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The Inspiration for our Pinecone Pattern

East coast pines shed their grace on this special pottery line.

The stately pine appears again as a Pottery pattern. This time it is the cones that are featured with wisps of pine boughs around. The brush easily describes the clustered pinecone in upturned brown strokes as well as the pine green boughs in swift arcs. Always there is the whooshing sound of the white pine boughs as they rustle in the wind which, if heard in the artist’s mind, facilitates the realism in the brush. Often there is the deep blue green coolness beneath each tree, which, if imagined as one strokes, replicates the color. We find that the pine lends itself beautifully to our pottery and gives a natural and rustic charm to our dinnerware, bakeware, kitchen ware and home decor.

The evergreen quality of pine trees enhances the symbology of the pine as everlasting or immortal. I think of pine trees as being consistent and steadfast. Certainly their symbology in Japanese scroll painting is noted, and the lonesome pine in Early American tapestry and decoration is remembered.

Old Mr. Dame, a local farmer in my childhood, told me about the number of needles in the needle-socket. He said that if it is a white pine it will have an odd number of needles and if it is a red or black pine, it will have an even number. This is certainly true of the pines that I grew up with. Back in the days before paved schoolyards and metal play equipment, our recess time was spent building huts under the great white pines. We would use a pine bough as a broom and sweep pathways in the pine needles strewn across the forest floor, making rooms just large enough for one or two people to crouch in. After establishing the home, we would meet in adjoining rooms, my hut and your hut sharing a room, and make pine needle necklaces.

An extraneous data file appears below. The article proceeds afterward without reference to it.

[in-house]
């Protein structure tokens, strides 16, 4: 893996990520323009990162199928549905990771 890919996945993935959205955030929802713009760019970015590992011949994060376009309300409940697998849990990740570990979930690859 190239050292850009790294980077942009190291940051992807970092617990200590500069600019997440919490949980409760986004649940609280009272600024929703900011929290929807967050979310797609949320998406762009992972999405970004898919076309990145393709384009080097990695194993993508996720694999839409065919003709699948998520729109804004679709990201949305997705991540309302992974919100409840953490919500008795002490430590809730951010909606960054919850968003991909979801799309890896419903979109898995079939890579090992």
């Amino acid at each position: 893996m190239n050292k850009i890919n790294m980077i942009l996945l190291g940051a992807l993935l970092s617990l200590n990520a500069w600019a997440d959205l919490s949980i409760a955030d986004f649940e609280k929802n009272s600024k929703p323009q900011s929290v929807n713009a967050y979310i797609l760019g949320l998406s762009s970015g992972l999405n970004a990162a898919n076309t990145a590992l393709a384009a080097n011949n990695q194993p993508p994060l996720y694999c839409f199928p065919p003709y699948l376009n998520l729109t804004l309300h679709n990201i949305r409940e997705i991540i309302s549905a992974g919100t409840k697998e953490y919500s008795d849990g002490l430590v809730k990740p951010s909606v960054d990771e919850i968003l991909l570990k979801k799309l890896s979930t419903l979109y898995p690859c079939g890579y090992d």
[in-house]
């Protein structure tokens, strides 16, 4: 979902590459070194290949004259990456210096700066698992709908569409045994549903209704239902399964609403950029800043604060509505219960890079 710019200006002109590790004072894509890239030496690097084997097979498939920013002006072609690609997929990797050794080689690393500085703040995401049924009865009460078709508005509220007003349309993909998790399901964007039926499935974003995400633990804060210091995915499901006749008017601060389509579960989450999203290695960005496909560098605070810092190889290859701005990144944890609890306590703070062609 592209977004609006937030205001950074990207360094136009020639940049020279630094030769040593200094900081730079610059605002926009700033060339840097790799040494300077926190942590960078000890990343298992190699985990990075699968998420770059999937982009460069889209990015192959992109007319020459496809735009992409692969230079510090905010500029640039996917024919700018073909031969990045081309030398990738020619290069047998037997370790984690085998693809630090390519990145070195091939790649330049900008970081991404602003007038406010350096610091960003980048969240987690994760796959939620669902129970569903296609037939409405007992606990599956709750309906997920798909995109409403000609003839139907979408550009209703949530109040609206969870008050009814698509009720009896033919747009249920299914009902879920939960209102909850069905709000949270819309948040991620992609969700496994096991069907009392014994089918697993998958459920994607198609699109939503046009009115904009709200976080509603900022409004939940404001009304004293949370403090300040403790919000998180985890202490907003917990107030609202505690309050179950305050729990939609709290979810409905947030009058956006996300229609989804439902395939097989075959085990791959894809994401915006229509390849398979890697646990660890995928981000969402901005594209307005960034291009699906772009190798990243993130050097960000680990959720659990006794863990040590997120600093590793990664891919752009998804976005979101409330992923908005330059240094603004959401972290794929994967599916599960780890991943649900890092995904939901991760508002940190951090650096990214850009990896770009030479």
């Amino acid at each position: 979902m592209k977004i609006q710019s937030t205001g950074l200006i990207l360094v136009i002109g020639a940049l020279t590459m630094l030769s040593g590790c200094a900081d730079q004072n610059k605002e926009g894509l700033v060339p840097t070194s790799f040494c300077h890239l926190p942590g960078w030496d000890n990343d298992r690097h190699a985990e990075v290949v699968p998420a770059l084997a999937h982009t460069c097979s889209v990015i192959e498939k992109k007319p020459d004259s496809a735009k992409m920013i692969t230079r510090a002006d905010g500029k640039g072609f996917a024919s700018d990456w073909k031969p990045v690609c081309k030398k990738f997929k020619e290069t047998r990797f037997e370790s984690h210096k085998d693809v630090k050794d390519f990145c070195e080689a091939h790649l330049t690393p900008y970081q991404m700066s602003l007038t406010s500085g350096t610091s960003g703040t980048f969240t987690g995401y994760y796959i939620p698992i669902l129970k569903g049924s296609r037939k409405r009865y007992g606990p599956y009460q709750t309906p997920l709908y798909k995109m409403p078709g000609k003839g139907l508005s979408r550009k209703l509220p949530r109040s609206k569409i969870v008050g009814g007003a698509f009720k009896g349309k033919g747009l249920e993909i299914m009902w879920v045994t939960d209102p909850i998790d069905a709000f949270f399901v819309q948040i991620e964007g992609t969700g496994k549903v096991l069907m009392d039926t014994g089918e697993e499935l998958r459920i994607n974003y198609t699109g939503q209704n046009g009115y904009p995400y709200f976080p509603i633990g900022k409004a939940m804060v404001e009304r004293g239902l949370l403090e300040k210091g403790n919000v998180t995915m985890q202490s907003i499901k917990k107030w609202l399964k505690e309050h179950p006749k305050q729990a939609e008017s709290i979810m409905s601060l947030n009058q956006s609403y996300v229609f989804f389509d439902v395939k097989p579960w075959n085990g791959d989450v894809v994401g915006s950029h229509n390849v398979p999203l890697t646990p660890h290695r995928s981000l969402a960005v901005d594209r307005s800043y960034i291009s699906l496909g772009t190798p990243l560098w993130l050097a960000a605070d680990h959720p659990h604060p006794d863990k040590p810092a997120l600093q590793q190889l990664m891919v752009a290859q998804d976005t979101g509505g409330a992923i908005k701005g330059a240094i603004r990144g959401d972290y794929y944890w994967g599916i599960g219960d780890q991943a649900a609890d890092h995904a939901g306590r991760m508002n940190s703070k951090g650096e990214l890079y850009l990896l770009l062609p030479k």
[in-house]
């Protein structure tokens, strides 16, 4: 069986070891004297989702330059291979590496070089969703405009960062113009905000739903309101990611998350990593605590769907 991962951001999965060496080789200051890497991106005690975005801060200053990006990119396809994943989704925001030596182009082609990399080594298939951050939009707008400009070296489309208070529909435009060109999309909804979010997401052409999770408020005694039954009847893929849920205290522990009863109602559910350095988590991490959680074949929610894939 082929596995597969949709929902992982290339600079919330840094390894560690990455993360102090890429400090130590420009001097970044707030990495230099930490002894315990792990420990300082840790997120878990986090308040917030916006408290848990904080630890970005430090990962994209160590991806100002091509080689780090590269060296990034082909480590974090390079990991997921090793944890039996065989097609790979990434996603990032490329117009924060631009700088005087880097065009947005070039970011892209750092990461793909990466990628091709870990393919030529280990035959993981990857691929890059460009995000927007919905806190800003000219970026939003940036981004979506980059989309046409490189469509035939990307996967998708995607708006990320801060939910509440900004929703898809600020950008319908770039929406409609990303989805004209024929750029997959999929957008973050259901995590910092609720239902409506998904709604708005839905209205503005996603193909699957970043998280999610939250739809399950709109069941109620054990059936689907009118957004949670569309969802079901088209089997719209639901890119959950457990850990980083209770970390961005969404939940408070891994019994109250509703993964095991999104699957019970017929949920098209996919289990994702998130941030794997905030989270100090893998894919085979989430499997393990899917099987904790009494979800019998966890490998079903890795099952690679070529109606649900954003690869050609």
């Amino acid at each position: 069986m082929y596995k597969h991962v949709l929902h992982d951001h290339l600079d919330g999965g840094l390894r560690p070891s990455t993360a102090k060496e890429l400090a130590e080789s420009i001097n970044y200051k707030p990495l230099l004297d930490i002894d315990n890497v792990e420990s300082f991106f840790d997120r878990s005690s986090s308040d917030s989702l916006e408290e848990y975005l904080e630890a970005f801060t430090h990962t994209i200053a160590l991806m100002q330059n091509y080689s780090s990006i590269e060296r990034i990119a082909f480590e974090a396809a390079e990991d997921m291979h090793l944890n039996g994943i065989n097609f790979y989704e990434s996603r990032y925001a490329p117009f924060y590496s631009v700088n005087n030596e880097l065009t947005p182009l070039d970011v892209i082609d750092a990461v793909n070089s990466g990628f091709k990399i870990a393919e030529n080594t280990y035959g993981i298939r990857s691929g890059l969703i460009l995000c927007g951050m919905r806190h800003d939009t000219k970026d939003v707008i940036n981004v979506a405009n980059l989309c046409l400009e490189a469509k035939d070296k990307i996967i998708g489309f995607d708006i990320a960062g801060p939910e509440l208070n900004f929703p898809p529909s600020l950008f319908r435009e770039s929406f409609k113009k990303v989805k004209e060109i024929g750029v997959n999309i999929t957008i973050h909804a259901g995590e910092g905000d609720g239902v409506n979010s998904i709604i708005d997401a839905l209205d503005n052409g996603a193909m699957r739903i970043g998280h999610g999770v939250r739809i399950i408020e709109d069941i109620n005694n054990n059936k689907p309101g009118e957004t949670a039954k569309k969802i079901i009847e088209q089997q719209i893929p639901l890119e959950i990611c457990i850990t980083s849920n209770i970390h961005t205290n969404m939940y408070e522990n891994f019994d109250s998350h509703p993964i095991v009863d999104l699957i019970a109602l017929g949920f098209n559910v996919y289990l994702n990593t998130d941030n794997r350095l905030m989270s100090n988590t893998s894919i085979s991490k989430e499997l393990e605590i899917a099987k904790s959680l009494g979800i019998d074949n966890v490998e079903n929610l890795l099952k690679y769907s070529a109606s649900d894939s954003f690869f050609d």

How to make a pine needle necklace

Remove all but one of the needles from the needle-socket, being careful not to damage the sticky socket. Flex the remaining long needle over and insert the tip into the socket, it will hold. Do the same with the next pine needle cluster, this time interlacing the tip into the previous loop before closing. When you have a long enough chain attach the ends and place over your head, or that of your friend.

Pine tree sap is sticky and difficult to remove from clothes or hands. Many-a-time I would come home from climbing pine trees with the telltale evidence all over me. I enjoyed tremendously the stepped laddering of the pine branches, making them easy to climb. We learned in 4th grade science class that you can tell how old a pine tree is by counting each of the tiers of branches. When I was a child, we would race to count out the age of a towering pine.

Along the Emerson Creek in Uxbridge, Massachusetts, original home of the Pottery, there are three massive Hemlock trees. This stately evergreen with delicate flat needles grows slowly and steadily along the quiet shaded glens of New England. The lowest branches of these trees were well over my head. But, with a scramble and the help of lower branches on a nearby river birch, I would be able to hoist myself up and begin the ascent to the top. Now this tree, the one by the largest boulder just below the old millrace, was huge. It took two people to reach their arms around it at chest height. So as I would climb up, branch tier by tier, the trunk of the tree would become manageably smaller until I could reach my arms around it. The higher I climbed, emerging above the tops of the oaks, the Hemlock would still tower over me. I could see the old post and beam barn, and the 15 room farmhouse, original home of Ralph Waldo Emerson’s uncle, (thus the name Emerson Creek). Still higher I climbed until the trunk began to sway from my weight, but determined, I shimmied up until I was able to wave my hand over the very tip. I suspect this Hemlock was well over 300 years old and hopefully still resting by the side of Emerson Creek.

The Pinecone Pattern is one of many pine patterns that we’ve made on our pottery. But always it is with these memories that the decoration begins. The pinecones decorate the pottery in much the same way that they decorate the pine trees and continue the cycle of memories.

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